Saturday, June 16, 2012

"Can You Teach Me?"

Not long ago, I posted links to my "greatest hits" based on readership statistics. Jeanne from Zella Said Purple then asked me if there were any posts that I wished had enjoyed a larger readership when they were originally published. This is one of those, originally published in October, 2011 under the title "I Want To Learn How To Play." The photos are from before we moved to our current space.

Yesterday, I was talking to Audrey. She's two-years-old and has known me her entire life. In fact, she first started coming to Woodland Park in utero with her older sister Ella. She has always treated me as a trusted familiar, comfortable, clambering onto my lap, already an accomplished conversationalist.

We were in the outdoor classroom. I was sitting on the log staircase that leads from the lower sandpit to the upper. Audrey stood beside me. I want you to know that this conversation was broken up constantly by interruptions from other children wanting to get my attention, so you're getting it with those edited out.

Me: "I'm just sitting around."

Audrey, after a pause: "I'm just standing around."

I then went through the laundry list, narrating everything I saw around me: "Mason is digging around," "Liam is balancing around," "River is running around," and so on. Then I blathered out, "I want to learn how to play. Can you teach me?"

Audrey seemed, for once, at a loss for words. She was thinking about the question. I try to stay focused on being silent after I ask young children questions, even semi-serious accidental ones. Unlike most adults, they actually take time to think about their answers and that often means waiting for a response, at least if you want an honest answer. If you're only looking for the "right" answer, it's fairly easy to gently badger a child into it, but I'm not interested in doing that.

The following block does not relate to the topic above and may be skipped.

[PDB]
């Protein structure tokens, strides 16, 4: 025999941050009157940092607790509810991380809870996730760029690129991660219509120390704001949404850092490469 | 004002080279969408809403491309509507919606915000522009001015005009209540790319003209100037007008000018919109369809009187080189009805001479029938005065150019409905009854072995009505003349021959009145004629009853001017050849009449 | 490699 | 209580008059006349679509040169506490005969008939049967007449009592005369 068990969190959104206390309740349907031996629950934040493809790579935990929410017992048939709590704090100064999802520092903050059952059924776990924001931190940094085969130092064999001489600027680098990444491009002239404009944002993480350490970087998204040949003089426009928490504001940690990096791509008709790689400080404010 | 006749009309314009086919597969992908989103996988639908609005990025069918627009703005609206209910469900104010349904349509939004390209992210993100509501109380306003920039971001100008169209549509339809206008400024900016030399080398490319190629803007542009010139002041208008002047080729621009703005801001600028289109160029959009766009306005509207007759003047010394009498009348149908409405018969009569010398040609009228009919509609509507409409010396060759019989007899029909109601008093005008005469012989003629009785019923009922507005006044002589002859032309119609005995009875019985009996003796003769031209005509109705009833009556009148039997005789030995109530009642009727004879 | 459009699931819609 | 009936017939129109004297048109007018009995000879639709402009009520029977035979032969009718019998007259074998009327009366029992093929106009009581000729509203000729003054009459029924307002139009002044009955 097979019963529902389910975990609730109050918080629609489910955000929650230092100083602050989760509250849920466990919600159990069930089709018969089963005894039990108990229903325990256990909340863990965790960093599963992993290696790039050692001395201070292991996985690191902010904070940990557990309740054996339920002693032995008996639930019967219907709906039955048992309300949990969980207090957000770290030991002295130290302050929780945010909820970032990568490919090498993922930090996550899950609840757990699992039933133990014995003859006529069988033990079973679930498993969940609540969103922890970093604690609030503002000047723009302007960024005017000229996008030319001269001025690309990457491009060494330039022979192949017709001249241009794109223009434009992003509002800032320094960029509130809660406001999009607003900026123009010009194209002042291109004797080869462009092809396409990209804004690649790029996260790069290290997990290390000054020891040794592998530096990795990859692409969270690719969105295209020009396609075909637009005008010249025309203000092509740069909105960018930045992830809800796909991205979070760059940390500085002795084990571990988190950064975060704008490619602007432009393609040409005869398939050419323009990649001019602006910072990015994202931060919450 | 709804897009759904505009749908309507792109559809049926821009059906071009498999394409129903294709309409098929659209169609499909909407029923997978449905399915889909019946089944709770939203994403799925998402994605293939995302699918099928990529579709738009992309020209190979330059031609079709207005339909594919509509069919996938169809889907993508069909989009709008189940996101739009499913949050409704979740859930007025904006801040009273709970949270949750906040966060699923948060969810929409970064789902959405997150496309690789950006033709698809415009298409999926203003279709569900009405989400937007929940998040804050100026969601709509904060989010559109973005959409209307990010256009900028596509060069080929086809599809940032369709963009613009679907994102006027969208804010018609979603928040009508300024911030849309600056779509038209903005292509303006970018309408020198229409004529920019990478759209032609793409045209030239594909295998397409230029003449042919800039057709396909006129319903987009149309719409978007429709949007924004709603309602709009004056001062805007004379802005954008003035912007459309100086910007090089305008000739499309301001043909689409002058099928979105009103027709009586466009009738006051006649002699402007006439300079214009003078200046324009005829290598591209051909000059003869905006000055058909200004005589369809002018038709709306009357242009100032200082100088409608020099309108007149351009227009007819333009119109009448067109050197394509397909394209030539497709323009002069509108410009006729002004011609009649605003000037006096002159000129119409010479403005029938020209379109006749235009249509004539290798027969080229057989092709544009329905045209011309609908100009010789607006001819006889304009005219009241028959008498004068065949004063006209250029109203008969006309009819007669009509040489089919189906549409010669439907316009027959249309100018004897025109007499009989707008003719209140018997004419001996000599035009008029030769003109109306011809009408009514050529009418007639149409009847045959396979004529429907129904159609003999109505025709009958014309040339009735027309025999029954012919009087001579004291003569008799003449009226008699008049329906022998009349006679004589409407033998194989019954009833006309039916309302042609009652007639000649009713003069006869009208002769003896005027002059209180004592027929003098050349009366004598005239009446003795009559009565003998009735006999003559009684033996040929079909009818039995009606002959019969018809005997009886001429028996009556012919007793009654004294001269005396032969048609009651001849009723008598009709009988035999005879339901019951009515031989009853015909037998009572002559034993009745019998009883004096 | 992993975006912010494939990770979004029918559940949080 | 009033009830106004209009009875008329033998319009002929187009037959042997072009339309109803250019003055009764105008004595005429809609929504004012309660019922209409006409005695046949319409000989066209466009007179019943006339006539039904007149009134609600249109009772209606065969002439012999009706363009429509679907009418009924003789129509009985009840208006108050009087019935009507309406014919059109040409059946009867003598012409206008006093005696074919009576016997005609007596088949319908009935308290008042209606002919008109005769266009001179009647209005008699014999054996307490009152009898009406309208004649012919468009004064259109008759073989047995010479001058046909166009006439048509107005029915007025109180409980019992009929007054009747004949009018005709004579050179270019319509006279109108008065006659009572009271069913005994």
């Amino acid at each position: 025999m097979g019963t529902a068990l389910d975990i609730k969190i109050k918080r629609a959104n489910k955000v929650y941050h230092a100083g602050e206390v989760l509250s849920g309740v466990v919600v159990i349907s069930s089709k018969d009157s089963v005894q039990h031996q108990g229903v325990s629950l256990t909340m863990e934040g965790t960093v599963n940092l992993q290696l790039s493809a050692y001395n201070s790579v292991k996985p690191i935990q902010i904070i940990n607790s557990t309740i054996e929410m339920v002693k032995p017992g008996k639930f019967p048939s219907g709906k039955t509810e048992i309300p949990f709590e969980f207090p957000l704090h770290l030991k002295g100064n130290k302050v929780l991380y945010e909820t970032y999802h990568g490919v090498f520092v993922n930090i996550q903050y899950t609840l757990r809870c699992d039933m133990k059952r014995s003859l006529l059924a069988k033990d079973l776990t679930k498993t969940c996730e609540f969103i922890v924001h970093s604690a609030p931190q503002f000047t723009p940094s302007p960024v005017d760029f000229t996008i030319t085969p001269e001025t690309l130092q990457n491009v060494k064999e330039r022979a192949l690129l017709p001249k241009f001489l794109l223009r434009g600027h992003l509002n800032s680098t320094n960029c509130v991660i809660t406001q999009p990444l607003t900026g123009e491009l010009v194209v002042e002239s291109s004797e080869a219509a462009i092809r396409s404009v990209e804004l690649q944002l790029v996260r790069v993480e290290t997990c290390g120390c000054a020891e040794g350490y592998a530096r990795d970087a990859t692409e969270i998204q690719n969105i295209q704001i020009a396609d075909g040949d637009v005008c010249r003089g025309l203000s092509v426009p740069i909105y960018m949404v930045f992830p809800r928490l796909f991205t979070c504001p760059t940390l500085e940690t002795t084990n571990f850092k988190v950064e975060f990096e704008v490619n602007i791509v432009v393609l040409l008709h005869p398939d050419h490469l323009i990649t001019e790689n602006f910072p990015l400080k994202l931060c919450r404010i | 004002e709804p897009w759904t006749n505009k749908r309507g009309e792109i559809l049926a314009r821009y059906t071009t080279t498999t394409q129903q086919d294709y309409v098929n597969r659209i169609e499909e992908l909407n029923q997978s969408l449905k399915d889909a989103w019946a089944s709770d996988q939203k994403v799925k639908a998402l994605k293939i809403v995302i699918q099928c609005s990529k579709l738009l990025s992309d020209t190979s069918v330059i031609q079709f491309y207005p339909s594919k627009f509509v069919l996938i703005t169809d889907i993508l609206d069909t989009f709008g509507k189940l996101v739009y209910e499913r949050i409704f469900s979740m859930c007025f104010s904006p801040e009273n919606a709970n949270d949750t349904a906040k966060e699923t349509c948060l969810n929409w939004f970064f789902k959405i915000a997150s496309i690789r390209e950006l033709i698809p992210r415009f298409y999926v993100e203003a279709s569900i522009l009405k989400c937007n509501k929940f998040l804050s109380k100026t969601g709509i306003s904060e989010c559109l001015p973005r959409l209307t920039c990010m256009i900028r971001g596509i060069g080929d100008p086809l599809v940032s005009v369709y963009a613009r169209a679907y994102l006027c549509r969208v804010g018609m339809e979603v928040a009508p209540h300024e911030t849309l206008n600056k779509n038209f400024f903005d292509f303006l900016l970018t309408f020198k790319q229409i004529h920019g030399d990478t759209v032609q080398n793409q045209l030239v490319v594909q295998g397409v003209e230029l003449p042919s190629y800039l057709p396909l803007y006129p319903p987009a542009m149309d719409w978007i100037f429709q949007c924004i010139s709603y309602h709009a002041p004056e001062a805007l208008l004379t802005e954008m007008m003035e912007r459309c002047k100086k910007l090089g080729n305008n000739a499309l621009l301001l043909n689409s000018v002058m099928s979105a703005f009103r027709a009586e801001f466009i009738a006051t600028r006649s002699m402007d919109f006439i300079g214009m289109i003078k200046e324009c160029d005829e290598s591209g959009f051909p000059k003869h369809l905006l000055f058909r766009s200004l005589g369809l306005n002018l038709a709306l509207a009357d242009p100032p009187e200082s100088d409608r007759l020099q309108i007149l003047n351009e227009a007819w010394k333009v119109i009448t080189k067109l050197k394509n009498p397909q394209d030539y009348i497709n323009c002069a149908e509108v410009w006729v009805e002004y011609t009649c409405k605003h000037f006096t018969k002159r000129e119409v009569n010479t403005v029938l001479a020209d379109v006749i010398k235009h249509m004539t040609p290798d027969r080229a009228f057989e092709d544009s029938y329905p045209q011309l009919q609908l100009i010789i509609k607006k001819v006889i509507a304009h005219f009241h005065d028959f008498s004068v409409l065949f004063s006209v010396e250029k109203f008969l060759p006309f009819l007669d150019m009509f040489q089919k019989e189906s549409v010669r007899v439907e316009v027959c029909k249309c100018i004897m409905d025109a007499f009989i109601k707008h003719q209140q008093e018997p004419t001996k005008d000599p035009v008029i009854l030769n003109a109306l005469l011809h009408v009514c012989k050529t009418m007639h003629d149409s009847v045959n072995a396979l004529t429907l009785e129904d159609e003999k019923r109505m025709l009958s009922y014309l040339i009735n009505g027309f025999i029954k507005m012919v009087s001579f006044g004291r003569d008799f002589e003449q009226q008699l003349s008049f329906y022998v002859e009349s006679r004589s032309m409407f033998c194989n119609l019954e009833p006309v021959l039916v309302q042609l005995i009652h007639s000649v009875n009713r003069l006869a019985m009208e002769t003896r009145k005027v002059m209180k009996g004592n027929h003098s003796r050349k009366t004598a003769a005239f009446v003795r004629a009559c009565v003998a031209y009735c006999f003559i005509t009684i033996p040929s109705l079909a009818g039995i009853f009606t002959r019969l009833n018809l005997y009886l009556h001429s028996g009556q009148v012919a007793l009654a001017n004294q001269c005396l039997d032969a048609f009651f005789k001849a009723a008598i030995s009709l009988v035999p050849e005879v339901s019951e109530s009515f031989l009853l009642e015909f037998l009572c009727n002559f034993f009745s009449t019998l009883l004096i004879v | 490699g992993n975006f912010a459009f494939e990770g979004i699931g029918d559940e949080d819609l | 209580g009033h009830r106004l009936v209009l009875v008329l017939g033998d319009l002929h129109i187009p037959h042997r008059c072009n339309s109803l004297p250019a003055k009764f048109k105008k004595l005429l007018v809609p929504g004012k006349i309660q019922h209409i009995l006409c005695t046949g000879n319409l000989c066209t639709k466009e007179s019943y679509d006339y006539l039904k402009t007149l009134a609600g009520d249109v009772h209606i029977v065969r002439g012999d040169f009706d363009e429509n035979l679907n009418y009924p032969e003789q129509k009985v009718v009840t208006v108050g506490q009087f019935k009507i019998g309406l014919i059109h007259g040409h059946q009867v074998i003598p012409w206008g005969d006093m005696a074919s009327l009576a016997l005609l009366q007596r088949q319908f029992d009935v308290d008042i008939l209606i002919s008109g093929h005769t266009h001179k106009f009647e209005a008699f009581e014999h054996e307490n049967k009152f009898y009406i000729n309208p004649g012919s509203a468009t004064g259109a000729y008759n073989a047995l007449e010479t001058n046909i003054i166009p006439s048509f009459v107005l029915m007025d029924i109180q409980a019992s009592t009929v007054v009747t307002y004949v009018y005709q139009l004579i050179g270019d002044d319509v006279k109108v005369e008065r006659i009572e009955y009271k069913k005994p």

Finally, she answered, "You throw things."

"Hey, I'm gonna try that." I picked up a plastic snake that Grace had brought to me. I said, "I'll throw the snake into the bucket." I threw the snake at a bucket several feet away and missed.

"No, Teacher Tom, you have to throw something up."

I picked up small pine cone, "I could throw this," and proceeded to toss it into the air and catch it. I said, "Look! I caught it!" showing it to her. I did this two more times.

She took the pine cone from me. "No, you have to throw it like this!" She threw the pine cone into the air and let it fall to the ground somewhere behind her.

I asked, "Is that playing?"

Audrey answered, "Yes."

"That was fun. You really know how to play. Who taught you how to play?" 

I waited while she thought. Finally, she shrugged, "Ella taught me."

"Ella knows how to play."


I said, "Thank you for teaching me."

She answered, "Yes."

That's when Liam approached, toy dinosaur in hand, "Let's play a story."

Audrey and I said together, "Okay."

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Stephanie said...

I really enjoyed this post. The outdoor classroom looks fantastic! Play is so important for children. I recently posted an article "The Necessity of Play In The Lives of Children," where I discuss ways that children develop through play, and how play is not just for entertainment. I look forward to reading more posts from you!

MOM #1 said...

That's so sweet!

Reyna said...

the sweet innocent essence of getting to work with the wee ones <3